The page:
Our Klamath Basin Water Crisis
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Schwarzenegger declines to endorse lifting ESA protections
SAN LUIS RESERVOIR, Calif. - San Joaquin Valley farmworkers and their employers didn't hear what they wanted from Gov. Arnold Schwarzenegger on Friday.
The governor received a hero's welcome at a rally concluding a four-day march organized by the Latino Water Coalition. He declared the urgent need for an improved conveyance system for the state's water, leading the crowd of several thousand in chants of "We need water!"
But Schwarzenegger didn't advocate for the temporary lifting of federal protections for the endangered Delta smelt to allow more immediate pumping from the Sacramento-San Joaquin Delta.
"Today is about much more than just water, or about politics or about policies," Schwarzenegger said. "It is about our livelihoods, our environment, it is about the entire economy of the Central Valley, it is about the entire economy of the state of California."
Several hundred farmworkers, invoking labor leader Cesar Chavez and joined by farmers and ag supporters, began marching Tuesday in the valley town of Mendota. They reached the San Luis Reservoir Friday morning.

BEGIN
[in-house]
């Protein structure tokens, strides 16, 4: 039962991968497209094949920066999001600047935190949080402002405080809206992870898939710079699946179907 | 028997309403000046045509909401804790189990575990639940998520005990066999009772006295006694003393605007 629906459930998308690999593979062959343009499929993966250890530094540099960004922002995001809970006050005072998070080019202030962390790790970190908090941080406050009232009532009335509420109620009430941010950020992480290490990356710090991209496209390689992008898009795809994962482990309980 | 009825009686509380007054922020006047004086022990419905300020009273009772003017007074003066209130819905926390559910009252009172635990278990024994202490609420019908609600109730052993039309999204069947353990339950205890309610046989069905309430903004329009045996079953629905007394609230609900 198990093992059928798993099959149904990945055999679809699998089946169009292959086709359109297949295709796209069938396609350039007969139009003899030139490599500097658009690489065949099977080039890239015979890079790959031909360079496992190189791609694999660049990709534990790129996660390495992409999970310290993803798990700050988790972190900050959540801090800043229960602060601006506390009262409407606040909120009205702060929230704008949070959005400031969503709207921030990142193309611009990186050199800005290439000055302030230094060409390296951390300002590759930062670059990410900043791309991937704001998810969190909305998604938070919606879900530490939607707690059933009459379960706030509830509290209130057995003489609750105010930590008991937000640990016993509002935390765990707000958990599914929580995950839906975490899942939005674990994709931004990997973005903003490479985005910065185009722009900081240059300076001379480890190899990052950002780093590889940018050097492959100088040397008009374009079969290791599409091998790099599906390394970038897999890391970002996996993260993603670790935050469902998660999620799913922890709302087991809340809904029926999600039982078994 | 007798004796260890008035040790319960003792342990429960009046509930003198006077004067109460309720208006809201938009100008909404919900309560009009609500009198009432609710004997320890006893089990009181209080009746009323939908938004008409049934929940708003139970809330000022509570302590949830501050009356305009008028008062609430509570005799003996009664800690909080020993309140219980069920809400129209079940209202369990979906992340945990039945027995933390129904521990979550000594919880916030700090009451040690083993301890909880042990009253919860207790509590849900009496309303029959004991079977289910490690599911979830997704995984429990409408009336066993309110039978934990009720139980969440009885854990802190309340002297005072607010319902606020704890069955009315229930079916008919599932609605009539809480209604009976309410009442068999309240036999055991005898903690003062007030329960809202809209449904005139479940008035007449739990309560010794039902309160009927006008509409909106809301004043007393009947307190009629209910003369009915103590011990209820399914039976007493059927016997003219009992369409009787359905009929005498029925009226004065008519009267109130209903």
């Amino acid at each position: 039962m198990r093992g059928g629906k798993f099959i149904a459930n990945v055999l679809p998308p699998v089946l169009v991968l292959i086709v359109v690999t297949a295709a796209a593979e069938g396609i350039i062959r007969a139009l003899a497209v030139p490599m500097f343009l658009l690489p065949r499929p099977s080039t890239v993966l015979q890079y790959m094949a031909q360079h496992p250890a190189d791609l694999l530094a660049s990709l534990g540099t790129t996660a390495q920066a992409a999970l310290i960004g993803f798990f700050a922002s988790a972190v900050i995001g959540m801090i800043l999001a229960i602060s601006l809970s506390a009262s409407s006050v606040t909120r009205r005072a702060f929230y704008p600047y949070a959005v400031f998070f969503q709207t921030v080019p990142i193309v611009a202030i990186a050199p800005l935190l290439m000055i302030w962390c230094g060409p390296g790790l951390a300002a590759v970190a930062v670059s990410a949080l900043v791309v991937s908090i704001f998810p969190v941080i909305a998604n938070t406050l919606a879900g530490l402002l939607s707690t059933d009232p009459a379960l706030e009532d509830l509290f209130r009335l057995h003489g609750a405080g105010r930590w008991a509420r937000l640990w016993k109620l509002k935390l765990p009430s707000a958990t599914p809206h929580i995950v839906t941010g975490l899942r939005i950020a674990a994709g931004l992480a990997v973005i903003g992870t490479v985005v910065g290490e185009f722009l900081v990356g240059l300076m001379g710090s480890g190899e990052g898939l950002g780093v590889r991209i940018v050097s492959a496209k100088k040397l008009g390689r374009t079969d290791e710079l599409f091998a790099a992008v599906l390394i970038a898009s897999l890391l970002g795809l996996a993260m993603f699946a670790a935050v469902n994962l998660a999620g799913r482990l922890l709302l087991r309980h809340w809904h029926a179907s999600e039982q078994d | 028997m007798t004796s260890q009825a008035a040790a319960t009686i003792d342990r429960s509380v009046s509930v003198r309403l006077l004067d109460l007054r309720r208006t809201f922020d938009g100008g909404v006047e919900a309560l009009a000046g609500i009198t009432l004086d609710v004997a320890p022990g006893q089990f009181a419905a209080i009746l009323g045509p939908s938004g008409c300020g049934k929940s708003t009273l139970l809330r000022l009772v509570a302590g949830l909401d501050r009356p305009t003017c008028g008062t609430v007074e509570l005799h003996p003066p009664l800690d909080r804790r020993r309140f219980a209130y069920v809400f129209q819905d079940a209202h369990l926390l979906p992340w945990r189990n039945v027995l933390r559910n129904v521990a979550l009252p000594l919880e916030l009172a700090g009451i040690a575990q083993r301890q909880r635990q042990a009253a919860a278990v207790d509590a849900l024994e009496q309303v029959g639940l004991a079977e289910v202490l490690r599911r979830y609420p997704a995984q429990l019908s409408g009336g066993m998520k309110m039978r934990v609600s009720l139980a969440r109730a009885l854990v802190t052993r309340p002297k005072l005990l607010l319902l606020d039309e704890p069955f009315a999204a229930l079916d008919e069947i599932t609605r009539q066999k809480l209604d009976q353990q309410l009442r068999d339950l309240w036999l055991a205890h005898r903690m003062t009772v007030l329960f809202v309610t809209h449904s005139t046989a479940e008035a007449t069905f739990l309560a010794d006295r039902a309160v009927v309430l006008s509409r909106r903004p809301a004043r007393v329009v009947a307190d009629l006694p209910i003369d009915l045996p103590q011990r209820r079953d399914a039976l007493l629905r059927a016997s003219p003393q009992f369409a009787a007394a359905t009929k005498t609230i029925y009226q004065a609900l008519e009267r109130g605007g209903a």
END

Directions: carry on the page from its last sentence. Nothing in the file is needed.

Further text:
Schwarzenegger drew a connection between water shortages and the state unemployment rate, now topping 11 percent.
"This is unacceptable," he said. "It is not just because of the world economy being down. It is self-inflicted wounds, because we can't get our act together to create a water infrastructure that is for 38 million people, rather than for 18 million people."
In response to the governor's remarks, Rep. Devin Nunes, R-Visalia, called on Schwarzenegger to resign from office.
"The governor's remarks today were little more than lip service; a rehash of what he has said on the subject for years," Nunes said in a statement. "By ducking the issue of Delta pumps, he demonstrated not only a total lack of understanding but a callous disregard for our communities."
Interior Secretary Ken Salazar, after a tour of the delta on Wednesday, ruled out lifting Endangered Species Act restrictions from the delta.
"That is not the solution here," Salazar said in Sacramento. "The solution that we're looking at is one that is going to have to be comprehensive in nature that takes into account the huge variations you're seeing in water supply."
Page Updated: Thursday May 07, 2009 09:14 AM Pacific
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